Six key organizations have provided the foundation for numerous technology companies that have surfaced in Seattle over the past three decades.

This was a major finding of a year-long study, Visualizing the Puget Sound Technology Universe, conducted by Heike Mayer, associate professor, urban affairs and planning, and co-director of the Metropolitan Institute, Virginia Tech National Capital Region. The results of the study are depicted visually on a map with a solar system design that documents the history of the Puget Sound technology industry and depicts the genealogy of 711 companies, institutions, and organizations.

Mayer and a team of researchers and industry experts from the Puget Sound region and from Seattle University conducted the study for the Washington Technology Industry Association (WTIA), North America’s largest statewide association of technology companies, information technology departments, and individual technology professionals.

Depicted as “suns” on the map, the six companies that built the foundation of the local tech industry are Microsoft, Aldus Corporation, University of Washington, Boeing, McCaw Cellular, and Amazon.com. “Planets” revolving around the “suns” are companies founded by entrepreneurs with experience at one of the “sun” companies before leaving to start something new. The map also depicts “comets” or startups that fall outside the orbit of the six big players, and also includes signs for key connection-maven organizations, including the WTIA and venture capital firms.

“It’s clear that a handful of foundational companies and research institutions made an enormous impact on the state’s economy,” said Ken Myer, president and chief executive officer of the WTIA. “The entrepreneurs who populated this galaxy and the venture capitalists and service providers who support them have created the robust technology industry we see today.”

An interactive version of the Puget Sound Tech Universe map can be found on the Washington Technology Industry Association website (http://www.washingtontechnology.org/TechPoster) and poster copies are also available for purchase from the WTIA.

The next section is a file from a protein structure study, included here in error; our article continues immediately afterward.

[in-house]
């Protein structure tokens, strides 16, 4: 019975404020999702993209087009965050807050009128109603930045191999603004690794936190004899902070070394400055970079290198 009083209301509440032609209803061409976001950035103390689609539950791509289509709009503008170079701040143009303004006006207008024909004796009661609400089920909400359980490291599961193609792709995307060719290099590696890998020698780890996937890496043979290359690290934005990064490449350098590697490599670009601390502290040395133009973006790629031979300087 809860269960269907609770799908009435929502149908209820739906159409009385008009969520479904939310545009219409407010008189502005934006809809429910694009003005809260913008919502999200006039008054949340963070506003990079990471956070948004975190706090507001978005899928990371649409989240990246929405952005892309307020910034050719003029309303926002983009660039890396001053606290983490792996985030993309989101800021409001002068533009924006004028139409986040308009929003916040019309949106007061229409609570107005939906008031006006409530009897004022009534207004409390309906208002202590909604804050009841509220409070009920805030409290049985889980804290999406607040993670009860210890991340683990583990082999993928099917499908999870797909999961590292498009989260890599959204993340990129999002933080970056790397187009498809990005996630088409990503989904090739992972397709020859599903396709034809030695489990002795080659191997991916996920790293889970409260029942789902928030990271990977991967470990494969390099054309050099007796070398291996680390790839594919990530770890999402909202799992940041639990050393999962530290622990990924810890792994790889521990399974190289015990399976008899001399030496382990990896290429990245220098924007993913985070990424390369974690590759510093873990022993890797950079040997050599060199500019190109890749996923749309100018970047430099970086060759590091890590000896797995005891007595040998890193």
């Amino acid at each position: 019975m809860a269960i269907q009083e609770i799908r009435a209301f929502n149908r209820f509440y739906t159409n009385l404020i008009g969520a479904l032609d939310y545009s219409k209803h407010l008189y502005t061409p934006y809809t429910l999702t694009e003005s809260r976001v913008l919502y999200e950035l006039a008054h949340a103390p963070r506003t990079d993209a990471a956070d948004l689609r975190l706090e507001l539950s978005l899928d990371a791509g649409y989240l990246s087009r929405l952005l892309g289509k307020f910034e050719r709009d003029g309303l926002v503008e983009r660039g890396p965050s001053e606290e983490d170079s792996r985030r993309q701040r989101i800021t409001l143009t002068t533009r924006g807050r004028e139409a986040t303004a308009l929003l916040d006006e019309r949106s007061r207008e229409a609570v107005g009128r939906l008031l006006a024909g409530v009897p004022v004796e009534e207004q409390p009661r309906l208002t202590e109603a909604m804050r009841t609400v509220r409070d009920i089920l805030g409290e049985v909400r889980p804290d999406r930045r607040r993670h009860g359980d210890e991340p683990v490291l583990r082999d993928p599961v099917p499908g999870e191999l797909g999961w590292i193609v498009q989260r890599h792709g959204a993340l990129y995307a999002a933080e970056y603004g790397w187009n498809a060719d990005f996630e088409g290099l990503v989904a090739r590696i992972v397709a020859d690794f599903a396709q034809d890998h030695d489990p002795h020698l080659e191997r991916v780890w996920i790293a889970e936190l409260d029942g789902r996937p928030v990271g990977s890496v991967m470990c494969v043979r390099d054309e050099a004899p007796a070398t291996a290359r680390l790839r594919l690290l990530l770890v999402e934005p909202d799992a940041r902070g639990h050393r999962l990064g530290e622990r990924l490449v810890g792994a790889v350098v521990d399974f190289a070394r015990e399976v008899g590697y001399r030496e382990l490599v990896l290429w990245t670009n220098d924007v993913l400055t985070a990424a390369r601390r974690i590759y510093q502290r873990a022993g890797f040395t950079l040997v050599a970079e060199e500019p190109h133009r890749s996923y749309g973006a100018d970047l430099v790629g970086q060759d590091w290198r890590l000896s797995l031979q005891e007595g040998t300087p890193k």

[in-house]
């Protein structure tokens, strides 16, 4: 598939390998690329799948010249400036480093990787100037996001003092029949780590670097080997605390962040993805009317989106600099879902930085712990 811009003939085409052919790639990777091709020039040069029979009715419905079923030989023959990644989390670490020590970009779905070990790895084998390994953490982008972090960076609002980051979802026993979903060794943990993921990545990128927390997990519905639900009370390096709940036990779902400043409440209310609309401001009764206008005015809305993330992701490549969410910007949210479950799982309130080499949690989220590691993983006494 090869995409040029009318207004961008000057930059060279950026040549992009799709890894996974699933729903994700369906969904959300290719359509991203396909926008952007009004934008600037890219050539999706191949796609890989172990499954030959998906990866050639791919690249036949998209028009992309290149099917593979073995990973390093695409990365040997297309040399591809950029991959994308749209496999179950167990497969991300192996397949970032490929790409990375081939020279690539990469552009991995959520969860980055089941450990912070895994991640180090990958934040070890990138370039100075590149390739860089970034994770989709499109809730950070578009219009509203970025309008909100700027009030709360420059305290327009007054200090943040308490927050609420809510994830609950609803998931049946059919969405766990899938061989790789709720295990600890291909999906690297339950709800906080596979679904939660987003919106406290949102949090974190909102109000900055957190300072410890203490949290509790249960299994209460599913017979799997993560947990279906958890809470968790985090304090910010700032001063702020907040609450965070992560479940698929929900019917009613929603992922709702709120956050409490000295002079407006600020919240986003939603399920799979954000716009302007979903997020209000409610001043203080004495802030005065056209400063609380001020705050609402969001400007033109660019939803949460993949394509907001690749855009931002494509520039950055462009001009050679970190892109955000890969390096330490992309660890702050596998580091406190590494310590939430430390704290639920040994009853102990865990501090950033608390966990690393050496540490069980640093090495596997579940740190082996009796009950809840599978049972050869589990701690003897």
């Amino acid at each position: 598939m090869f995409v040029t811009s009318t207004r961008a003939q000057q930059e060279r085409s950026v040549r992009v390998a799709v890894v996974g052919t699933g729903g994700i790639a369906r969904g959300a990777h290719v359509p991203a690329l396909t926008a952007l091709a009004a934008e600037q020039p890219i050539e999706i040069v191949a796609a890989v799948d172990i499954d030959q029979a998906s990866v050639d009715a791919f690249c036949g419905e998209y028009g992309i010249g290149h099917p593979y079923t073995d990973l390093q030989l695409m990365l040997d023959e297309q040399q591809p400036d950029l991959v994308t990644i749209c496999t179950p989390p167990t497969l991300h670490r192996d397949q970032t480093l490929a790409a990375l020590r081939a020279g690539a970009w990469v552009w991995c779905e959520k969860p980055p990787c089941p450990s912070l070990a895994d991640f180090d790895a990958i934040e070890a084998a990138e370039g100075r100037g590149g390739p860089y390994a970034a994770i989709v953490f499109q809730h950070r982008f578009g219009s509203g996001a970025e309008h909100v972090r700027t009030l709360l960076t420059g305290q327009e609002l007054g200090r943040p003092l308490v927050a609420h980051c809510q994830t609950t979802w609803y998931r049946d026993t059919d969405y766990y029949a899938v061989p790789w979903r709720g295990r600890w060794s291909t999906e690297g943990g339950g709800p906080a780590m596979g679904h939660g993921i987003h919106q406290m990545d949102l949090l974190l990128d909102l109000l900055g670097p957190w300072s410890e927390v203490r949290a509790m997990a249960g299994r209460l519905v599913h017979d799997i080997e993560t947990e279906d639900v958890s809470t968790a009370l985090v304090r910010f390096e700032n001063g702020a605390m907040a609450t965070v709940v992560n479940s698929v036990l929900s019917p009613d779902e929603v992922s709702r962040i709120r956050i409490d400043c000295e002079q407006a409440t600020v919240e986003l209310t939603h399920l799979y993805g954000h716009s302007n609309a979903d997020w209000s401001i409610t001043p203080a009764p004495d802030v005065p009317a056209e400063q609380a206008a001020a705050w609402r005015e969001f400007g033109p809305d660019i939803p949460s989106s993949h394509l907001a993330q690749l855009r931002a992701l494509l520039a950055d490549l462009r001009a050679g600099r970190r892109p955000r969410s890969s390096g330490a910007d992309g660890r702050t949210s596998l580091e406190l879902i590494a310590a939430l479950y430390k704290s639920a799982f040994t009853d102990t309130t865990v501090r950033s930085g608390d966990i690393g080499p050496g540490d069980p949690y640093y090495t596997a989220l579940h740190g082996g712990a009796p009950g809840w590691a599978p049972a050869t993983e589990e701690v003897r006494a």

Other findings in Mayer’s study include

  • 73 percent of startups have expanded into new markets, resulting in a diverse mix of technology companies in Seattle: software, aerospace, wireless, and internet.
  • The average tech company responding to the survey had 2.3 founders. Almost half (46 percent) had serial entrepreneurs.
  • About half of the respondents had a research and development or technical background.
  • Most of the new tech company founders were driven to start their own company by an entrepreneurial spirit or the desire to be their own boss and reap the rewards of their efforts. Financial security and frustration with previous employers were also cited as driving forces.
  • Slightly more than half (51 percent) of the companies were financed through bootstrapping (personal finances, friends, and family); 19 percent were backed by angels, and 15 percent used venture capital.
  • Research – through the University of Washington and foundational firms such as Microsoft and Boeing – played an important role in fostering a successful tech community in Seattle, evidenced by numerous successful companies created by ex-students and employees of both organizations.

Mayer conducted her doctoral dissertation with a similar visual analysis of the universe of tech companies in the Portland, Ore., area, and in 2008, she completed a similar map for the Portland, Ore., and the Boise, Idaho, regions. (Myer contacted Mayer on behalf of the WTIA after he saw the Boise map.) “Seattle was significantly different because there were six foundational companies,” said Mayer. “In my previous studies I traced the roots of technology to only two companies in each city. In Portland’s case it was Tektronix and Intel; in Boise, it was Hewlett-Packard and Micron Technology.”

Data for Mayer’s Visualizing the Puget Sound Technology Universe study was gathered through an online survey and from secondary sources such as the Puget Sound Business Journal’s Book of Lists, a Seattle Startup 2.0 list, and an Xconomy gaming cluster analysis published in 2008.

The study was sponsored by Accenture, Deloitte, F5Networks, Madrona Venture Group, OVP Venture Partners, Physio Control, Regence Blue Shield, University of Washington Computer Science and Engineering, Voyager Capital LLC, and the Washington State Department of Community, Trade and Economic Development.

Mayer is currently collecting data to visualize startup dynamics in Phoenix, Ariz, and Kansas City, Mo., a continuation of her Knowledge Regions Initiative at Virginia Tech to explore the urban and regional development implications of emerging innovative and entrepreneurial industries.